Parts of Britain most in favour of leaving the European Union stand to hardest hit by Brexit, according to government impact studies.
The forecasts show the North East of England and the West Midlands, both areas where the majority backed the Leave vote, will see the largest economic slowdown.
Pro-Remain London will sustain the least economic damage after Britain's withdrawal from the EU, with growth slowing by between 1-2.5%.
The gloomy forecasts are likely to be seized upon by those calling for the UK to stay in the customs union and the single market, as Prime Minister Theresa May convenes her Brexit "war cabinet" for a second day on Thursday.
The documents show the North East could take a 11% hit to economic growth under the government's preferred outcome of a free trade deal with the EU.
Leaving the bloc with no deal would result in a 16% dip for the region's economy, while staying in the single market would see a less dramatic 3% decline.
A free trade deal would result in a 8% hit to growth in the West Midlands, compared with 13% under no deal.
If the UK stays in the single market, the area's growth would drop by 2.5%.
By comparison, a free trade deal would hit London's growth by just 2%, rising to 3.5% in a no deal scenario, and just 1% if the country stays in the single market.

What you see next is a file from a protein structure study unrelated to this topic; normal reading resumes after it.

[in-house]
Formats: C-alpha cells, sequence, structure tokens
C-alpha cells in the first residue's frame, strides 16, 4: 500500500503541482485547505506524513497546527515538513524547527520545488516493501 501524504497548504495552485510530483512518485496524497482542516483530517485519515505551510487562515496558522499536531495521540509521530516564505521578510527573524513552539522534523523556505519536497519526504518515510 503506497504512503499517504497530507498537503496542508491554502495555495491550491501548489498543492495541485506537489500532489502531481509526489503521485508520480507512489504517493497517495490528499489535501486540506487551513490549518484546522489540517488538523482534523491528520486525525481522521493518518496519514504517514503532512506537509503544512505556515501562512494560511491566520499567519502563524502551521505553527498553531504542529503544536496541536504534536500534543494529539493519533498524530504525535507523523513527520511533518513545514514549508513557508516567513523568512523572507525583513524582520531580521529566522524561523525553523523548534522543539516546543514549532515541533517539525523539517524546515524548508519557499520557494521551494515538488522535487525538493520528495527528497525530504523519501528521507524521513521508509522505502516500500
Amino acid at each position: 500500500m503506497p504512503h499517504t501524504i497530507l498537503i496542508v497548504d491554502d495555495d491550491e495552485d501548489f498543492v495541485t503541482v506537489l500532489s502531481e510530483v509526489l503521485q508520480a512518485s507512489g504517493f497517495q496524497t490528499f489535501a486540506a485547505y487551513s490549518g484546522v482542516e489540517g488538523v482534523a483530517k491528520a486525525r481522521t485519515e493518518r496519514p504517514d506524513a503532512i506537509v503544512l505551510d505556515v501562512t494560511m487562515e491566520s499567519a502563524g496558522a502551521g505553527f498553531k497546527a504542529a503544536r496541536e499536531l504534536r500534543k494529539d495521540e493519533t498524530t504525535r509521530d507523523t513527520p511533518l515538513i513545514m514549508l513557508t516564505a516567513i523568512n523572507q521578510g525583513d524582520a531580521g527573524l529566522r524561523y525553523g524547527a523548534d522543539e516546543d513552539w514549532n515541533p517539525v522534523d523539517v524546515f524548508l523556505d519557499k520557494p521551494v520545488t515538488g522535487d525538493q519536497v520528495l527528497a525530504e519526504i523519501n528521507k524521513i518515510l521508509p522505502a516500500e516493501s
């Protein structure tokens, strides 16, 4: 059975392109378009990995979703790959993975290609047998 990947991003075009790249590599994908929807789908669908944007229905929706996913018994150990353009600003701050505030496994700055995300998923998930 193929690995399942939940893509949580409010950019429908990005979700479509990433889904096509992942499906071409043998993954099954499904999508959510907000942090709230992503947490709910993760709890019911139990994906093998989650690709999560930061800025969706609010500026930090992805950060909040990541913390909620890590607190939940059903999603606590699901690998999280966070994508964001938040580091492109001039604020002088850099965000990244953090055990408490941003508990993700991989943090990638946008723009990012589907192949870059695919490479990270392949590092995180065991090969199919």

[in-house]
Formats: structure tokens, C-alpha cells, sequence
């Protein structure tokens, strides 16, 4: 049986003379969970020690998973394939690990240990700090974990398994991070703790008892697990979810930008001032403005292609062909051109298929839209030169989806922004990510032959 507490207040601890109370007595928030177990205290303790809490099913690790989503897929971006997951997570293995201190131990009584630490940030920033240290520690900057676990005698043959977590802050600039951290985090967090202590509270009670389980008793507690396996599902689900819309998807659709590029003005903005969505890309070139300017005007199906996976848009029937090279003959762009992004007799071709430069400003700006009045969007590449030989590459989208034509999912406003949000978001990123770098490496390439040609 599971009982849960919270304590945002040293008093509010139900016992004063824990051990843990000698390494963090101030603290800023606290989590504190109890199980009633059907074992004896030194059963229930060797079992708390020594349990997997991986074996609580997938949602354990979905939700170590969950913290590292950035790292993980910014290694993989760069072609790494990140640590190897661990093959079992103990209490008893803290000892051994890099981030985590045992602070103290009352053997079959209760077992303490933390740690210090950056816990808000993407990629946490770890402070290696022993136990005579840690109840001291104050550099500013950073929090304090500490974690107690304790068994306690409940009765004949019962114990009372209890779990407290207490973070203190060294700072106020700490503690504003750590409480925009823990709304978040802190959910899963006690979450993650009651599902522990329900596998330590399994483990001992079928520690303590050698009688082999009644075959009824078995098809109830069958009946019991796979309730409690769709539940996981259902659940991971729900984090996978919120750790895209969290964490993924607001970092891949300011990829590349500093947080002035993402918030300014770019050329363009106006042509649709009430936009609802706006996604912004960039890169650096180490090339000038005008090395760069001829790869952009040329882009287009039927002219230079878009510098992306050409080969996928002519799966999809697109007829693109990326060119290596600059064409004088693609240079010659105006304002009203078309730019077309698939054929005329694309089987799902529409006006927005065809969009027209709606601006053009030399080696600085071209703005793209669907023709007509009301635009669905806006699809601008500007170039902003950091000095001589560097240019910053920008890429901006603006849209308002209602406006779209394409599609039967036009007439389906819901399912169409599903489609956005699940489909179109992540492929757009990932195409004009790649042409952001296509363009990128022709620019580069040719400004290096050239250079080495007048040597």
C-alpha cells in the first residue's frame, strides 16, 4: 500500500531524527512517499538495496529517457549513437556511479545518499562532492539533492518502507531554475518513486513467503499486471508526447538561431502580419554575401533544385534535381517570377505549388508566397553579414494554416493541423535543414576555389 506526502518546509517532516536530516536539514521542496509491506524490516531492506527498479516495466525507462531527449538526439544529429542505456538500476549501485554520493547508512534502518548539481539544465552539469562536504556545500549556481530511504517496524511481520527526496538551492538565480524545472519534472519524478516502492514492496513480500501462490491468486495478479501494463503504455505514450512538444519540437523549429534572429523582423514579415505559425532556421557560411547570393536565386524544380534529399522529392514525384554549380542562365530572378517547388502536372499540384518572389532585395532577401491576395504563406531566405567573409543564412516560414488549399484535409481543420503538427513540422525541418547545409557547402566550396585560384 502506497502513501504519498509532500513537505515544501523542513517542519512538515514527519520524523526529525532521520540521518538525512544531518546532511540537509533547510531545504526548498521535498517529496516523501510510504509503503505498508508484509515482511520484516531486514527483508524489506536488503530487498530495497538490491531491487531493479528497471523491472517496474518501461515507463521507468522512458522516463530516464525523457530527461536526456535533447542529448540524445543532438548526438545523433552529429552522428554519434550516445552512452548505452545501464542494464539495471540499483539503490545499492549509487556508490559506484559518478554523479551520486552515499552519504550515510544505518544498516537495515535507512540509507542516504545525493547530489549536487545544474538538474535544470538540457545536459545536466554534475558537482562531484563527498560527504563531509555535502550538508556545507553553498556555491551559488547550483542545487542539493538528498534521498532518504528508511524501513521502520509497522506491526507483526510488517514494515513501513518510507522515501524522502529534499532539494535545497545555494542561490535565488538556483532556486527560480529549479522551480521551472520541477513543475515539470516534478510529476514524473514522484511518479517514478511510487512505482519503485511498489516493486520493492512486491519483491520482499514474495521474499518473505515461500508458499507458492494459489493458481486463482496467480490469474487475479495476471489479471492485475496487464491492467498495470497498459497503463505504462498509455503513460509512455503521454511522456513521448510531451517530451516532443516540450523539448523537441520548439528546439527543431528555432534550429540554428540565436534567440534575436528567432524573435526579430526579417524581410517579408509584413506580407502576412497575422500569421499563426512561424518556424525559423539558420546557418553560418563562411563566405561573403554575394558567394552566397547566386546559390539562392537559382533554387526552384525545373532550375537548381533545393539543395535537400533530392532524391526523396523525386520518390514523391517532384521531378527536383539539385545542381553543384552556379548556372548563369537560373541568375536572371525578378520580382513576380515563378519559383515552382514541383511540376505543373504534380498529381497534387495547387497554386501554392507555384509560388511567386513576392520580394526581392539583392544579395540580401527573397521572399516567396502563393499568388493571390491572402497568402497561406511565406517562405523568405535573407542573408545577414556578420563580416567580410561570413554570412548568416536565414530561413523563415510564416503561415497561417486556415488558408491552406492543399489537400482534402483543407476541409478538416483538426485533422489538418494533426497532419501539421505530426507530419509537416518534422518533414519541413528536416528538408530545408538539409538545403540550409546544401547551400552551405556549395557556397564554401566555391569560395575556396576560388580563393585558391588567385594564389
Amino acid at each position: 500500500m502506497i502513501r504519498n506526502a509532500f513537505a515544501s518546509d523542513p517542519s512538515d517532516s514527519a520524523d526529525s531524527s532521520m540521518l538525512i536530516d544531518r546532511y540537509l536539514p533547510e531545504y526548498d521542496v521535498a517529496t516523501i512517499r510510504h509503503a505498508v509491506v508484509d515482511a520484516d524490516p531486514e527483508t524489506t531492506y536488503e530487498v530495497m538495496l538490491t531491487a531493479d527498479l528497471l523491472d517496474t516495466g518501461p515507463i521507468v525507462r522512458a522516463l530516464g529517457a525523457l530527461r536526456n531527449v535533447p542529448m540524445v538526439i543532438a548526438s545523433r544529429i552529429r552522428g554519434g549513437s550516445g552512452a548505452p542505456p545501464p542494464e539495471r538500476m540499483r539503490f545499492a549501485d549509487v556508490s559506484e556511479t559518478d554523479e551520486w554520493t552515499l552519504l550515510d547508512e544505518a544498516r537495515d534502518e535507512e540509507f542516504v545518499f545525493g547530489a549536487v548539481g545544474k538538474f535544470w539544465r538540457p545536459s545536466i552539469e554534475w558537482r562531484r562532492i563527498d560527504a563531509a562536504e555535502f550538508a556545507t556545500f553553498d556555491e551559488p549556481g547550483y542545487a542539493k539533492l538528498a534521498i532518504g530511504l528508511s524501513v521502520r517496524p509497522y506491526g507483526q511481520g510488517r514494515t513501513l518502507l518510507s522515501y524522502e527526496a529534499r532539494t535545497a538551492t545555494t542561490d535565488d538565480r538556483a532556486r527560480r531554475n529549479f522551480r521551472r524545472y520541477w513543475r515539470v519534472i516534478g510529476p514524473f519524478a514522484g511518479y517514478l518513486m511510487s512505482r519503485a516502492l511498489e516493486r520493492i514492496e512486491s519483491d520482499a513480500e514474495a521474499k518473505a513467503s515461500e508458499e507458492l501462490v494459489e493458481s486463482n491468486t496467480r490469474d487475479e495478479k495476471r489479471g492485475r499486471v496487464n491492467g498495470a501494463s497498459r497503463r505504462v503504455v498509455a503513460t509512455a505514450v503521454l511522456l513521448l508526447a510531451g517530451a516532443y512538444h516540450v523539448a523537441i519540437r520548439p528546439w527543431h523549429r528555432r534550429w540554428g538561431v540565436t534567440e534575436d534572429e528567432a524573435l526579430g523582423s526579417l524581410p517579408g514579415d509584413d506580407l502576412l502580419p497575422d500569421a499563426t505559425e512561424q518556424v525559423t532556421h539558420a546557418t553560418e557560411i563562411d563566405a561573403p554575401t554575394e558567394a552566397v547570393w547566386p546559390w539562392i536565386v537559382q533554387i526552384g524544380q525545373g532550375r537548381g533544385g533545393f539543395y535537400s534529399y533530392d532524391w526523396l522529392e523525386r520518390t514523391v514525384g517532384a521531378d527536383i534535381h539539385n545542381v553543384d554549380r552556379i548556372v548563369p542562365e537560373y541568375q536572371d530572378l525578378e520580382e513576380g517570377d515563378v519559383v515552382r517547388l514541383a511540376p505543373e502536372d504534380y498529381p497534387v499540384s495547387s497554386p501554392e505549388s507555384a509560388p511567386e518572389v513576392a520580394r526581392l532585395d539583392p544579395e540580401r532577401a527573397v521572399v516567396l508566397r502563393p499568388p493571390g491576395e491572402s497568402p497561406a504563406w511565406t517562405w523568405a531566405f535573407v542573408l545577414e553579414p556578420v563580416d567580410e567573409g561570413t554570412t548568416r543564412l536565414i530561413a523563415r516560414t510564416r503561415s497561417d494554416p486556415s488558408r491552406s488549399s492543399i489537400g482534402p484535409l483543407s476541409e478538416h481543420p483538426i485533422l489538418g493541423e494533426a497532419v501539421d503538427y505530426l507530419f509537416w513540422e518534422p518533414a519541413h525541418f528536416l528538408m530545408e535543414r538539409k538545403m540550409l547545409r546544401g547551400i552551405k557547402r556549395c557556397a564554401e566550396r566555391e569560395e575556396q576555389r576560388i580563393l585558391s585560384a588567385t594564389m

The documents, prepared by the Department for Existing the EU, were released to MPs after they were leaked to the media last week.
They were to be read under controlled conditions, but the figures have been leaked.
Liberal Democrat Brexit spokesman Tom Brake said: "The government need to start being clear what they are fighting for. They are still keeping no deal on the table despite how crippling it would be to the regional economy.
"People did not vote to make themselves poorer. They should be allowed a vote on the final deal and a chance to exit from Brexit."
Labour MP Stephen Doughty, a leading supporter of the pro-EU Open Britain campaign, said: "People in every corner of the United Kingdom will be shocked to see the government's own assessment of the damage Brexit will do to their communities."